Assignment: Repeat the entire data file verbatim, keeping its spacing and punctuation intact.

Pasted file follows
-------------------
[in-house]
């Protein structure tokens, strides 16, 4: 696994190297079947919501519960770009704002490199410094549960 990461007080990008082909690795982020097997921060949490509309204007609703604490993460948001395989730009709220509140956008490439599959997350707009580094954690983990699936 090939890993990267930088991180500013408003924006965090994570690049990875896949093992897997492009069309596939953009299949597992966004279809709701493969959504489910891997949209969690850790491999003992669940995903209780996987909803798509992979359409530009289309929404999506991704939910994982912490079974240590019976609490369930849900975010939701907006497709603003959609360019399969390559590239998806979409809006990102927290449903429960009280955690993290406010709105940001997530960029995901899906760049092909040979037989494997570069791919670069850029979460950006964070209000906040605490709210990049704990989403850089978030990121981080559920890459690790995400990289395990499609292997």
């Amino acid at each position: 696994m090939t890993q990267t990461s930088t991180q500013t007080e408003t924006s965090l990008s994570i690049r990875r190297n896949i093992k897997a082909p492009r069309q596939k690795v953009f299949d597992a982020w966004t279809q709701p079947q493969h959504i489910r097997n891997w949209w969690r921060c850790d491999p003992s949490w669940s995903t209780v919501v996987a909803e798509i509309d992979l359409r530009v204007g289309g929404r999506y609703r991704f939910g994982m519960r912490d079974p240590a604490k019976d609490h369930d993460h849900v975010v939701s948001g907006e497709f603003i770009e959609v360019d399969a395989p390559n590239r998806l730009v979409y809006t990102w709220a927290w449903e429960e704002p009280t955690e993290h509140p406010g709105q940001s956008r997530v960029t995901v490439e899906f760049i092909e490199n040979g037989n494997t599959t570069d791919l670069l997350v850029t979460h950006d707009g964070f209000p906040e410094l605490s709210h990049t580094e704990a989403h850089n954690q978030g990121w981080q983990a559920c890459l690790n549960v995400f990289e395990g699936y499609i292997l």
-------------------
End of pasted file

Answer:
[in-house]
């Protein structure tokens, strides 16, 4: 696994190297079947919501519960770009704002490199410094549960 990461007080990008082909690795982020097997921060949490509309204007609703604490993460948001395989730009709220509140956008490439599959997350707009580094954690983990699936 090939890993990267930088991180500013408003924006965090994570690049990875896949093992897997492009069309596939953009299949597992966004279809709701493969959504489910891997949209969690850790491999003992669940995903209780996987909803798509992979359409530009289309929404999506991704939910994982912490079974240590019976609490369930849900975010939701907006497709603003959609360019399969390559590239998806979409809006990102927290449903429960009280955690993290406010709105940001997530960029995901899906760049092909040979037989494997570069791919670069850029979460950006964070209000906040605490709210990049704990989403850089978030990121981080559920890459690790995400990289395990499609292997």
């Amino acid at each position: 696994m090939t890993q990267t990461s930088t991180q500013t007080e408003t924006s965090l990008s994570i690049r990875r190297n896949i093992k897997a082909p492009r069309q596939k690795v953009f299949d597992a982020w966004t279809q709701p079947q493969h959504i489910r097997n891997w949209w969690r921060c850790d491999p003992s949490w669940s995903t209780v919501v996987a909803e798509i509309d992979l359409r530009v204007g289309g929404r999506y609703r991704f939910g994982m519960r912490d079974p240590a604490k019976d609490h369930d993460h849900v975010v939701s948001g907006e497709f603003i770009e959609v360019d399969a395989p390559n590239r998806l730009v979409y809006t990102w709220a927290w449903e429960e704002p009280t955690e993290h509140p406010g709105q940001s956008r997530v960029t995901v490439e899906f760049i092909e490199n040979g037989n494997t599959t570069d791919l670069l997350v850029t979460h950006d707009g964070f209000p906040e410094l605490s709210h990049t580094e704990a989403h850089n954690q978030g990121w981080q983990a559920c890459l690790n549960v995400f990289e395990g699936y499609i292997l």